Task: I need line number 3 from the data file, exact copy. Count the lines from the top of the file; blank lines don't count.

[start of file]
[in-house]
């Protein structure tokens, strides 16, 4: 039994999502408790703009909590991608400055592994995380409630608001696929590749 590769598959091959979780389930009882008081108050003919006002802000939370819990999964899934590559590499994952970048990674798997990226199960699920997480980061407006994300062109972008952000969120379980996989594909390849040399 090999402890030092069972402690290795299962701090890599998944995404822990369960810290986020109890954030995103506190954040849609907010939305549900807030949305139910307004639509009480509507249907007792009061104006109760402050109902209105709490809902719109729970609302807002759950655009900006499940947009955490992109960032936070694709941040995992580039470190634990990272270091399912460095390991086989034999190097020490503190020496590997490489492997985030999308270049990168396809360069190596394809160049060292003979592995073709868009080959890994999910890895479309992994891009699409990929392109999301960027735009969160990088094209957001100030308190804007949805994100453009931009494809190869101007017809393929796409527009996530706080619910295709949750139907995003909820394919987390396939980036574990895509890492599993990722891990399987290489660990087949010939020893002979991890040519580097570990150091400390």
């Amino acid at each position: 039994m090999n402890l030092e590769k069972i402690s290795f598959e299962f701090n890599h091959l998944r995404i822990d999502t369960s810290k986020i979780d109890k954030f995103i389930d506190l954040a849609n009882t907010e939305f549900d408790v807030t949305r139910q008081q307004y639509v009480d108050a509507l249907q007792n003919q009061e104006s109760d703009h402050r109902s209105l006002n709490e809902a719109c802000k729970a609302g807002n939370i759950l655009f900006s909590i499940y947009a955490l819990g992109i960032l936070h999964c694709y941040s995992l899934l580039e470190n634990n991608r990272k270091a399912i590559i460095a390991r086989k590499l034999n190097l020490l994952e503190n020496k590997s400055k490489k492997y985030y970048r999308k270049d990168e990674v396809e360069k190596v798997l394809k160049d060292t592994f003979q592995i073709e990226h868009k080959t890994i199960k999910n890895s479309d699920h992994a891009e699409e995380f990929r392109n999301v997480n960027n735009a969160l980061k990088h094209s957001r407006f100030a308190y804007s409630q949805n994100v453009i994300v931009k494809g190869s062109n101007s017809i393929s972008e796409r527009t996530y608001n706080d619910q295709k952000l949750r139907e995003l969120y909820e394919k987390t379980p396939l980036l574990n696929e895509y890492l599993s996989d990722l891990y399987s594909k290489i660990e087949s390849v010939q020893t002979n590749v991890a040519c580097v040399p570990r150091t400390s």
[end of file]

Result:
């Amino acid at each position: 039994m090999n402890l030092e590769k069972i402690s290795f598959e299962f701090n890599h091959l998944r995404i822990d999502t369960s810290k986020i979780d109890k954030f995103i389930d506190l954040a849609n009882t907010e939305f549900d408790v807030t949305r139910q008081q307004y639509v009480d108050a509507l249907q007792n003919q009061e104006s109760d703009h402050r109902s209105l006002n709490e809902a719109c802000k729970a609302g807002n939370i759950l655009f900006s909590i499940y947009a955490l819990g992109i960032l936070h999964c694709y941040s995992l899934l580039e470190n634990n991608r990272k270091a399912i590559i460095a390991r086989k590499l034999n190097l020490l994952e503190n020496k590997s400055k490489k492997y985030y970048r999308k270049d990168e990674v396809e360069k190596v798997l394809k160049d060292t592994f003979q592995i073709e990226h868009k080959t890994i199960k999910n890895s479309d699920h992994a891009e699409e995380f990929r392109n999301v997480n960027n735009a969160l980061k990088h094209s957001r407006f100030a308190y804007s409630q949805n994100v453009i994300v931009k494809g190869s062109n101007s017809i393929s972008e796409r527009t996530y608001n706080d619910q295709k952000l949750r139907e995003l969120y909820e394919k987390t379980p396939l980036l574990n696929e895509y890492l599993s996989d990722l891990y399987s594909k290489i660990e087949s390849v010939q020893t002979n590749v991890a040519c580097v040399p570990r150091t400390s």